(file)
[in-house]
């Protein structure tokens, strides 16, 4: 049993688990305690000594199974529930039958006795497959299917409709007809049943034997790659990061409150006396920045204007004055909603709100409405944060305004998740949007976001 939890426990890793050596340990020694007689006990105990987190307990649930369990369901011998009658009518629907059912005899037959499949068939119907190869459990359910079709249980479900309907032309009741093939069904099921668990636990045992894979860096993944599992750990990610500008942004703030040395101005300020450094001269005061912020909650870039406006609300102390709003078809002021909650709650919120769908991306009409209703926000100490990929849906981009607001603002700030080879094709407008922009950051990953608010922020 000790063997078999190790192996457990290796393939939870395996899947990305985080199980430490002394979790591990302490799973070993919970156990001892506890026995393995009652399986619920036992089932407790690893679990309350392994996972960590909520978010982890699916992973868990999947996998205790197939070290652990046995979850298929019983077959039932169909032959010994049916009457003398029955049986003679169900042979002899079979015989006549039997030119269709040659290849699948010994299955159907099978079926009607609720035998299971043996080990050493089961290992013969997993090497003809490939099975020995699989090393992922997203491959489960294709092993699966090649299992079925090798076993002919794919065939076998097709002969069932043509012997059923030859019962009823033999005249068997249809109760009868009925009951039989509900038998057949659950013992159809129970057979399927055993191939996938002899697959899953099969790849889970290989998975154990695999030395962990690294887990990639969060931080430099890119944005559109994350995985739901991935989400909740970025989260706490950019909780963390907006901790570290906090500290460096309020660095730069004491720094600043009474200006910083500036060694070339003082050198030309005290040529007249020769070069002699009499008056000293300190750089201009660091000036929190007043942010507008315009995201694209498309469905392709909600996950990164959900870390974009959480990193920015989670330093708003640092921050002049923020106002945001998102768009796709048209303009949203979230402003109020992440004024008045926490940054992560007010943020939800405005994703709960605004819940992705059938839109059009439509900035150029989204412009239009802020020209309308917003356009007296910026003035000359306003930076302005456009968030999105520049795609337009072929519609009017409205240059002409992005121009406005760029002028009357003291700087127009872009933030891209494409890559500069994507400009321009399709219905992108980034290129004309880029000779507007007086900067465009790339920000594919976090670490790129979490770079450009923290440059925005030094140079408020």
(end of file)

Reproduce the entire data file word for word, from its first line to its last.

[in-house]
């Protein structure tokens, strides 16, 4: 049993688990305690000594199974529930039958006795497959299917409709007809049943034997790659990061409150006396920045204007004055909603709100409405944060305004998740949007976001 939890426990890793050596340990020694007689006990105990987190307990649930369990369901011998009658009518629907059912005899037959499949068939119907190869459990359910079709249980479900309907032309009741093939069904099921668990636990045992894979860096993944599992750990990610500008942004703030040395101005300020450094001269005061912020909650870039406006609300102390709003078809002021909650709650919120769908991306009409209703926000100490990929849906981009607001603002700030080879094709407008922009950051990953608010922020 000790063997078999190790192996457990290796393939939870395996899947990305985080199980430490002394979790591990302490799973070993919970156990001892506890026995393995009652399986619920036992089932407790690893679990309350392994996972960590909520978010982890699916992973868990999947996998205790197939070290652990046995979850298929019983077959039932169909032959010994049916009457003398029955049986003679169900042979002899079979015989006549039997030119269709040659290849699948010994299955159907099978079926009607609720035998299971043996080990050493089961290992013969997993090497003809490939099975020995699989090393992922997203491959489960294709092993699966090649299992079925090798076993002919794919065939076998097709002969069932043509012997059923030859019962009823033999005249068997249809109760009868009925009951039989509900038998057949659950013992159809129970057979399927055993191939996938002899697959899953099969790849889970290989998975154990695999030395962990690294887990990639969060931080430099890119944005559109994350995985739901991935989400909740970025989260706490950019909780963390907006901790570290906090500290460096309020660095730069004491720094600043009474200006910083500036060694070339003082050198030309005290040529007249020769070069002699009499008056000293300190750089201009660091000036929190007043942010507008315009995201694209498309469905392709909600996950990164959900870390974009959480990193920015989670330093708003640092921050002049923020106002945001998102768009796709048209303009949203979230402003109020992440004024008045926490940054992560007010943020939800405005994703709960605004819940992705059938839109059009439509900035150029989204412009239009802020020209309308917003356009007296910026003035000359306003930076302005456009968030999105520049795609337009072929519609009017409205240059002409992005121009406005760029002028009357003291700087127009872009933030891209494409890559500069994507400009321009399709219905992108980034290129004309880029000779507007007086900067465009790339920000594919976090670490790129979490770079450009923290440059925005030094140079408020």